Review: 'One Night In Miami' offers impressive, entertaining look at four Black icons
Courtesy of Amazon Studios
Having earned a fair share of Emmy’s and recently polished an Oscar for Best Supporting Actress, Regina King is showing impressive feats behind the camera in “One Night in Miami,” an adaptation of Kemp Powers 2013 play (he also wrote the screenplay). The movie, like the play, dramatizes what happened behind closed doors during a February 1964 meeting at the Hampton House in Miami between civil rights activist Malcolm X, world heavyweight champion boxer Cassius Clay, singer Sam Cooke and football/rising movie star Jim Brown.
There’s been wild speculation about what occurred during this momentous evening, but nobody knows exactly what was said. The night was marked by Clay’s stunning defeat of Sonny Liston to become champion of the world. After the fight, the four icons squeezed into a hotel room during the midst of a social and political uprising. Powers, using a litany of research at his disposal, takes educated guesses as to what these men discussed, and it results in some hot debates and an entertaining motion picture experience that couldn’t be more topical.
And though Powers takes creative liberties with the material, some of his script is guided by fact. For example, the next morning Clay would announce he’s joining the nation of Islam and changing his name to what most people knew him as: Muhammad Ali. At the same time, Malcolm X was distancing himself from Islamic belief and Brown – an influential figure in the Civil Rights Movement – was forging a new career path on the big screen, going on to star in that year’s big western hit: “Rio Conchos.”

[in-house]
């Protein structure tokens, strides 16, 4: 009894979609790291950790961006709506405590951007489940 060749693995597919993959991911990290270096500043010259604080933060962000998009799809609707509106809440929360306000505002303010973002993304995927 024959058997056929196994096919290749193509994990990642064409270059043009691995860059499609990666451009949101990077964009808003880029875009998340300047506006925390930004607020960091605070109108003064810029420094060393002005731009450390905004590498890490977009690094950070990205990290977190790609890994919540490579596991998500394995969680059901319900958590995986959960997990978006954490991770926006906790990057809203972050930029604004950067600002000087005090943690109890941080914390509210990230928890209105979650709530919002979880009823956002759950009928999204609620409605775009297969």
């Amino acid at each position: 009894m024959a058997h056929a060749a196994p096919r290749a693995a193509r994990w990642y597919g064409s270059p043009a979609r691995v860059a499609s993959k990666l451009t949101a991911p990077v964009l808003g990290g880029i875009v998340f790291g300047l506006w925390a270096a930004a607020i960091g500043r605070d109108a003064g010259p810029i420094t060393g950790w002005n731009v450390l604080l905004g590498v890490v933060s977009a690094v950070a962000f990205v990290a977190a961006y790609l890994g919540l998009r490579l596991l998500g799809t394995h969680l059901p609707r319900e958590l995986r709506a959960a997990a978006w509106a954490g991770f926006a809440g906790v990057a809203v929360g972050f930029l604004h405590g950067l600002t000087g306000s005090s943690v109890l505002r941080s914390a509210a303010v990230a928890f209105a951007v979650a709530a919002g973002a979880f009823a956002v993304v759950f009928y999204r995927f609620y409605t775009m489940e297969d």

Of the quartet, Brown is the only one who remains alive. Malcolm X was slain one year after this night, Cooke was shot dead in 1964, and Ali died in 2016 at the age of 74. British actor Kingsley Ben-Adir makes the role of Malcolm X an interesting figure despite cinematic interpretations of past offering their own takes; Aldis Hodge – last seen in the terrific “Clemency” and equally great “The Invisible Man” – is a lively Jim Brown; Eli Goree is transcendent as Clay, narrowing down all mannerisms and vocal inflections to deliver an uncanny interpretation. But it’s Leslie Odom Jr’s Sam Cooke that melts the room. Cooke - who tried to appeal to white audiences across the nation with his universally beloved voice – went on to become a huge beacon in the Civil Rights Movement – and Odom Jr’s rendition of “A Change is Gonna Come” is a stunning achievement and King’s effective use of the anthem is further prove of how gifted she is at telling stories.
As the title suggests, this film takes place over the course of one singular evening that has many ups and downs, but we all walk out feeling the same motivation. King allows the movie to stand on its own and offer a brief glimpse into the livelihoods of these four historic figures. If Cooke and Brown were to get the biopic treatments, like their counterparts Malcolm X and Ali, it would be criminal not to cast Odom Jr and Hodge in the roles. Each actor interprets these men in unique ways that spending “one night” with them isn’t nearly enough justification. When that day comes, hopefully Regina King is behind the camera reminding the world she’s still a queen. This is her world, and we’re all just living in it.
ONE NIGHT IN MIAMI opens in select theaters Friday, December 25th and debuts on Amazon Prime Video January 15th